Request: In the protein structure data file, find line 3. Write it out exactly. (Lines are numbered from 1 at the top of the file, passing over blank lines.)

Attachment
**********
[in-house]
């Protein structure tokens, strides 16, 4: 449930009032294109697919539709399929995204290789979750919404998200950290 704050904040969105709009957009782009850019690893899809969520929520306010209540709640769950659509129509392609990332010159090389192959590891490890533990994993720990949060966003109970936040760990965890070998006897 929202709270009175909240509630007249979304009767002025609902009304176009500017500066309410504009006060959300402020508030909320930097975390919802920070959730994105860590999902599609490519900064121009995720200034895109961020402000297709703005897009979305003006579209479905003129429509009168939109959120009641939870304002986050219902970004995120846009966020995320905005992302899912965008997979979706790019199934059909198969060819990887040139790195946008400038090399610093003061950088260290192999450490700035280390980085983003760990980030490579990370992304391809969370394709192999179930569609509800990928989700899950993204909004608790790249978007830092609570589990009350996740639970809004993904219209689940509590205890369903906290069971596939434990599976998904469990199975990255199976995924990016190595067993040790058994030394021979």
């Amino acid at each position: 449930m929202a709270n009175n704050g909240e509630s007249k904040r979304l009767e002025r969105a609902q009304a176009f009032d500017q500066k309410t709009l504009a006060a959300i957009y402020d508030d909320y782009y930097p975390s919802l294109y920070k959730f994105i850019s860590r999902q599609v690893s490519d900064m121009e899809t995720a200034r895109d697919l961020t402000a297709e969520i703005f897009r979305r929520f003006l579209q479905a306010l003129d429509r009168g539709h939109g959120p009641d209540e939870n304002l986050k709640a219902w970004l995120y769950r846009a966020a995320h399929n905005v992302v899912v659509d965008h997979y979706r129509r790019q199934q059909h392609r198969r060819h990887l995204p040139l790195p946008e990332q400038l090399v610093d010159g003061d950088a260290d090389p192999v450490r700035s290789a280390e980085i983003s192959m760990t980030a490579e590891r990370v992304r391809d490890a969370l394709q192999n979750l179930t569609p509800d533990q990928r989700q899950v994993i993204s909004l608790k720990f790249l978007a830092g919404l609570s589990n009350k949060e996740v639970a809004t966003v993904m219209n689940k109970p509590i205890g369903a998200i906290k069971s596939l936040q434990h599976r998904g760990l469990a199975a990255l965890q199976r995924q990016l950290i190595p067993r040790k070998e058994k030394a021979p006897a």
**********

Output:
């Amino acid at each position: 449930m929202a709270n009175n704050g909240e509630s007249k904040r979304l009767e002025r969105a609902q009304a176009f009032d500017q500066k309410t709009l504009a006060a959300i957009y402020d508030d909320y782009y930097p975390s919802l294109y920070k959730f994105i850019s860590r999902q599609v690893s490519d900064m121009e899809t995720a200034r895109d697919l961020t402000a297709e969520i703005f897009r979305r929520f003006l579209q479905a306010l003129d429509r009168g539709h939109g959120p009641d209540e939870n304002l986050k709640a219902w970004l995120y769950r846009a966020a995320h399929n905005v992302v899912v659509d965008h997979y979706r129509r790019q199934q059909h392609r198969r060819h990887l995204p040139l790195p946008e990332q400038l090399v610093d010159g003061d950088a260290d090389p192999v450490r700035s290789a280390e980085i983003s192959m760990t980030a490579e590891r990370v992304r391809d490890a969370l394709q192999n979750l179930t569609p509800d533990q990928r989700q899950v994993i993204s909004l608790k720990f790249l978007a830092g919404l609570s589990n009350k949060e996740v639970a809004t966003v993904m219209n689940k109970p509590i205890g369903a998200i906290k069971s596939l936040q434990h599976r998904g760990l469990a199975a990255l965890q199976r995924q990016l950290i190595p067993r040790k070998e058994k030394a021979p006897a």